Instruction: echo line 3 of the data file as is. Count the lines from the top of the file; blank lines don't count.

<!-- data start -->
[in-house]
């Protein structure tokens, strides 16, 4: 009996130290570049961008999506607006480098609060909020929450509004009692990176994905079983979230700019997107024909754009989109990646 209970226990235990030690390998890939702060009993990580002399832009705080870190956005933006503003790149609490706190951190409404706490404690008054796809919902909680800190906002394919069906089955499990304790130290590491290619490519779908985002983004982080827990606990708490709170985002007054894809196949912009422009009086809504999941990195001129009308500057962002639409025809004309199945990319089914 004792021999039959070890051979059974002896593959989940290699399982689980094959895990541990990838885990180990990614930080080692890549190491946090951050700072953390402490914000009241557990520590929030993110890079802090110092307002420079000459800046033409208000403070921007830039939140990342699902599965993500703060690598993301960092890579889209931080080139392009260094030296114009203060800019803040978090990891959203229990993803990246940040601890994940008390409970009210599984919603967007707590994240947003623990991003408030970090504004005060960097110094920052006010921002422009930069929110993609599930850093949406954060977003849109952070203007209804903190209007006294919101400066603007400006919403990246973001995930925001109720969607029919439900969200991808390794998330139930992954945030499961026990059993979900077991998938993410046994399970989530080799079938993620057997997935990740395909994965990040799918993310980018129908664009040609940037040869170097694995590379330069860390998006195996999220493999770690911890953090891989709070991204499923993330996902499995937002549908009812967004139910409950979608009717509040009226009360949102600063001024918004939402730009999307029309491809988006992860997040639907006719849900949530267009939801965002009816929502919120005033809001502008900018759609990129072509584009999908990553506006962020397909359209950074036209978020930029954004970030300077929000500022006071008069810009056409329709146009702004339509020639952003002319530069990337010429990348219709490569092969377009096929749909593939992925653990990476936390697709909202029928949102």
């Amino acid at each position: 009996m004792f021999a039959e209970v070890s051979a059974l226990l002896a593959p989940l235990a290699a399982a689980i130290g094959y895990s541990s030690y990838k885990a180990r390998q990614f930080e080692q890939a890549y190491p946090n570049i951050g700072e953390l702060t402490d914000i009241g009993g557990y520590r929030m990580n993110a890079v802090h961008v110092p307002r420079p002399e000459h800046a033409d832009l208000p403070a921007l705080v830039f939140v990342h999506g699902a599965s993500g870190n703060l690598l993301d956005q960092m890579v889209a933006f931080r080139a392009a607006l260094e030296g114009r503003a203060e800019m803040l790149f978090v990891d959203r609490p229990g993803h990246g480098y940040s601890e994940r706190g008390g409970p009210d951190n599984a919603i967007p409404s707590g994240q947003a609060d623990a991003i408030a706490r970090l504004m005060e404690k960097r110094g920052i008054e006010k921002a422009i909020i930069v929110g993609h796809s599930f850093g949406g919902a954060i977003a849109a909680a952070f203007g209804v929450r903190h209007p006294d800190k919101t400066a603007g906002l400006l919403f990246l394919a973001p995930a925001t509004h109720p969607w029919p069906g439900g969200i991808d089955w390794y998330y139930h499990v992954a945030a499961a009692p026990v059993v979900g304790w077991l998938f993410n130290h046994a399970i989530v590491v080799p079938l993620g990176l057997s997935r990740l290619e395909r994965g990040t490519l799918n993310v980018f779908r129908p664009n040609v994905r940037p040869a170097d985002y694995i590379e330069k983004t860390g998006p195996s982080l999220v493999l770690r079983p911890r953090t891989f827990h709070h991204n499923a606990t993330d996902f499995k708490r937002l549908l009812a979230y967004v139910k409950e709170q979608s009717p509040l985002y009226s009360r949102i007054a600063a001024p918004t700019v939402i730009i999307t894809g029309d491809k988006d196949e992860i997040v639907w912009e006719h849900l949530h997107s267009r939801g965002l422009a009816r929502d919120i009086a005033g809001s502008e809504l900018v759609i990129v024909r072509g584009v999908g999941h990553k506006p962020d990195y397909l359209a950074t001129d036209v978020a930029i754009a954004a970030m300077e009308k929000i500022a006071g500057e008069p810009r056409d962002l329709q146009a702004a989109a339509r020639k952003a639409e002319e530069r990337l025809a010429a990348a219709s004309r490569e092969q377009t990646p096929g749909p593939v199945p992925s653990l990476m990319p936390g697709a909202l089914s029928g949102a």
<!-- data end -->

């Amino acid at each position: 009996m004792f021999a039959e209970v070890s051979a059974l226990l002896a593959p989940l235990a290699a399982a689980i130290g094959y895990s541990s030690y990838k885990a180990r390998q990614f930080e080692q890939a890549y190491p946090n570049i951050g700072e953390l702060t402490d914000i009241g009993g557990y520590r929030m990580n993110a890079v802090h961008v110092p307002r420079p002399e000459h800046a033409d832009l208000p403070a921007l705080v830039f939140v990342h999506g699902a599965s993500g870190n703060l690598l993301d956005q960092m890579v889209a933006f931080r080139a392009a607006l260094e030296g114009r503003a203060e800019m803040l790149f978090v990891d959203r609490p229990g993803h990246g480098y940040s601890e994940r706190g008390g409970p009210d951190n599984a919603i967007p409404s707590g994240q947003a609060d623990a991003i408030a706490r970090l504004m005060e404690k960097r110094g920052i008054e006010k921002a422009i909020i930069v929110g993609h796809s599930f850093g949406g919902a954060i977003a849109a909680a952070f203007g209804v929450r903190h209007p006294d800190k919101t400066a603007g906002l400006l919403f990246l394919a973001p995930a925001t509004h109720p969607w029919p069906g439900g969200i991808d089955w390794y998330y139930h499990v992954a945030a499961a009692p026990v059993v979900g304790w077991l998938f993410n130290h046994a399970i989530v590491v080799p079938l993620g990176l057997s997935r990740l290619e395909r994965g990040t490519l799918n993310v980018f779908r129908p664009n040609v994905r940037p040869a170097d985002y694995i590379e330069k983004t860390g998006p195996s982080l999220v493999l770690r079983p911890r953090t891989f827990h709070h991204n499923a606990t993330d996902f499995k708490r937002l549908l009812a979230y967004v139910k409950e709170q979608s009717p509040l985002y009226s009360r949102i007054a600063a001024p918004t700019v939402i730009i999307t894809g029309d491809k988006d196949e992860i997040v639907w912009e006719h849900l949530h997107s267009r939801g965002l422009a009816r929502d919120i009086a005033g809001s502008e809504l900018v759609i990129v024909r072509g584009v999908g999941h990553k506006p962020d990195y397909l359209a950074t001129d036209v978020a930029i754009a954004a970030m300077e009308k929000i500022a006071g500057e008069p810009r056409d962002l329709q146009a702004a989109a339509r020639k952003a639409e002319e530069r990337l025809a010429a990348a219709s004309r490569e092969q377009t990646p096929g749909p593939v199945p992925s653990l990476m990319p936390g697709a909202l089914s029928g949102a």